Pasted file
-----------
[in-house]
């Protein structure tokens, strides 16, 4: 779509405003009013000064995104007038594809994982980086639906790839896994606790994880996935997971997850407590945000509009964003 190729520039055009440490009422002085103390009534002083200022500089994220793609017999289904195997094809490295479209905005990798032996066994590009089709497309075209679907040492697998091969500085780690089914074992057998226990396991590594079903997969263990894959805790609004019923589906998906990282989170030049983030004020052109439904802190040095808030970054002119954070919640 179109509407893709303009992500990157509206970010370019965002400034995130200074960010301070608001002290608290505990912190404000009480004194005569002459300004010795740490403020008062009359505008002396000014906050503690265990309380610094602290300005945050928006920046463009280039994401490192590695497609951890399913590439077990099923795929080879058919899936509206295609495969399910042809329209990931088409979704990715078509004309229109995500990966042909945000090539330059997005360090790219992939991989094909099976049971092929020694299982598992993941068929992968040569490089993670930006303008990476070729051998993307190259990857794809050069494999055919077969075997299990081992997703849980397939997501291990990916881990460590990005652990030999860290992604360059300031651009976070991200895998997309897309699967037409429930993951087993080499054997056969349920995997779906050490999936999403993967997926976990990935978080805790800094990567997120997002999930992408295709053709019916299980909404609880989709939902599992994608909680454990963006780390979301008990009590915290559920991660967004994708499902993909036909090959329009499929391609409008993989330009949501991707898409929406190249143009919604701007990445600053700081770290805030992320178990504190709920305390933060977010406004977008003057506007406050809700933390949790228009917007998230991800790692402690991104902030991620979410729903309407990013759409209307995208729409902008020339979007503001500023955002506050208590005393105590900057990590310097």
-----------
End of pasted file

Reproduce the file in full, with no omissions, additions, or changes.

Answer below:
[in-house]
């Protein structure tokens, strides 16, 4: 779509405003009013000064995104007038594809994982980086639906790839896994606790994880996935997971997850407590945000509009964003 190729520039055009440490009422002085103390009534002083200022500089994220793609017999289904195997094809490295479209905005990798032996066994590009089709497309075209679907040492697998091969500085780690089914074992057998226990396991590594079903997969263990894959805790609004019923589906998906990282989170030049983030004020052109439904802190040095808030970054002119954070919640 179109509407893709303009992500990157509206970010370019965002400034995130200074960010301070608001002290608290505990912190404000009480004194005569002459300004010795740490403020008062009359505008002396000014906050503690265990309380610094602290300005945050928006920046463009280039994401490192590695497609951890399913590439077990099923795929080879058919899936509206295609495969399910042809329209990931088409979704990715078509004309229109995500990966042909945000090539330059997005360090790219992939991989094909099976049971092929020694299982598992993941068929992968040569490089993670930006303008990476070729051998993307190259990857794809050069494999055919077969075997299990081992997703849980397939997501291990990916881990460590990005652990030999860290992604360059300031651009976070991200895998997309897309699967037409429930993951087993080499054997056969349920995997779906050490999936999403993967997926976990990935978080805790800094990567997120997002999930992408295709053709019916299980909404609880989709939902599992994608909680454990963006780390979301008990009590915290559920991660967004994708499902993909036909090959329009499929391609409008993989330009949501991707898409929406190249143009919604701007990445600053700081770290805030992320178990504190709920305390933060977010406004977008003057506007406050809700933390949790228009917007998230991800790692402690991104902030991620979410729903309407990013759409209307995208729409902008020339979007503001500023955002506050208590005393105590900057990590310097």